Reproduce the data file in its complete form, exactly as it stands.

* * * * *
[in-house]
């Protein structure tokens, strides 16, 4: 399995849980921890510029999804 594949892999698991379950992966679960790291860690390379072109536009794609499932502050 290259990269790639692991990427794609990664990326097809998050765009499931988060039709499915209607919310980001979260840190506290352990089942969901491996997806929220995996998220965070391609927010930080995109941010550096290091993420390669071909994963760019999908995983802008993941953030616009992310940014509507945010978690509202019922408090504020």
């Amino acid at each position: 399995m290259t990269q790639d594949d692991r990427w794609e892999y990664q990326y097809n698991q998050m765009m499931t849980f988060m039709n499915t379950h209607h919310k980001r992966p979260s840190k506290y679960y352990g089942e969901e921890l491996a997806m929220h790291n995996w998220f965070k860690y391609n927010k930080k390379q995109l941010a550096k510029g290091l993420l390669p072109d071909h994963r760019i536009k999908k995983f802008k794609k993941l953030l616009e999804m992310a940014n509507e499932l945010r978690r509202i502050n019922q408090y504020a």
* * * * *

[in-house]
């Protein structure tokens, strides 16, 4: 399995849980921890510029999804 594949892999698991379950992966679960790291860690390379072109536009794609499932502050 290259990269790639692991990427794609990664990326097809998050765009499931988060039709499915209607919310980001979260840190506290352990089942969901491996997806929220995996998220965070391609927010930080995109941010550096290091993420390669071909994963760019999908995983802008993941953030616009992310940014509507945010978690509202019922408090504020």
């Amino acid at each position: 399995m290259t990269q790639d594949d692991r990427w794609e892999y990664q990326y097809n698991q998050m765009m499931t849980f988060m039709n499915t379950h209607h919310k980001r992966p979260s840190k506290y679960y352990g089942e969901e921890l491996a997806m929220h790291n995996w998220f965070k860690y391609n927010k930080k390379q995109l941010a550096k510029g290091l993420l390669p072109d071909h994963r760019i536009k999908k995983f802008k794609k993941l953030l616009e999804m992310a940014n509507e499932l945010r978690r509202i502050n019922q408090y504020a």